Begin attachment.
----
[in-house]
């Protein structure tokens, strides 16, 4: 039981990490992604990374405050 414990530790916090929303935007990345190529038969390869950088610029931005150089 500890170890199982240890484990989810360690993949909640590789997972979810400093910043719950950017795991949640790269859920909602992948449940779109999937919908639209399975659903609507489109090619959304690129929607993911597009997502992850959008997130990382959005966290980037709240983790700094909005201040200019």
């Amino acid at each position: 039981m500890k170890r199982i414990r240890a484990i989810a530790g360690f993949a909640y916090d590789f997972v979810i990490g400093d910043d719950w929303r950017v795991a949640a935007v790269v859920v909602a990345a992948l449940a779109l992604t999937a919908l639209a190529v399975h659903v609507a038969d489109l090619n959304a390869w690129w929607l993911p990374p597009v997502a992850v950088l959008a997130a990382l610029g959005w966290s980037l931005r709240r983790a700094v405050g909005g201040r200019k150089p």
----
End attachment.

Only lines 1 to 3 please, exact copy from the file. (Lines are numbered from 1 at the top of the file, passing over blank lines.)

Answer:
[in-house]
């Protein structure tokens, strides 16, 4: 039981990490992604990374405050 414990530790916090929303935007990345190529038969390869950088610029931005150089 500890170890199982240890484990989810360690993949909640590789997972979810400093910043719950950017795991949640790269859920909602992948449940779109999937919908639209399975659903609507489109090619959304690129929607993911597009997502992850959008997130990382959005966290980037709240983790700094909005201040200019």
């Amino acid at each position: 039981m500890k170890r199982i414990r240890a484990i989810a530790g360690f993949a909640y916090d590789f997972v979810i990490g400093d910043d719950w929303r950017v795991a949640a935007v790269v859920v909602a990345a992948l449940a779109l992604t999937a919908l639209a190529v399975h659903v609507a038969d489109l090619n959304a390869w690129w929607l993911p990374p597009v997502a992850v950088l959008a997130a990382l610029g959005w966290s980037l931005r709240r983790a700094v405050g909005g201040r200019k150089p």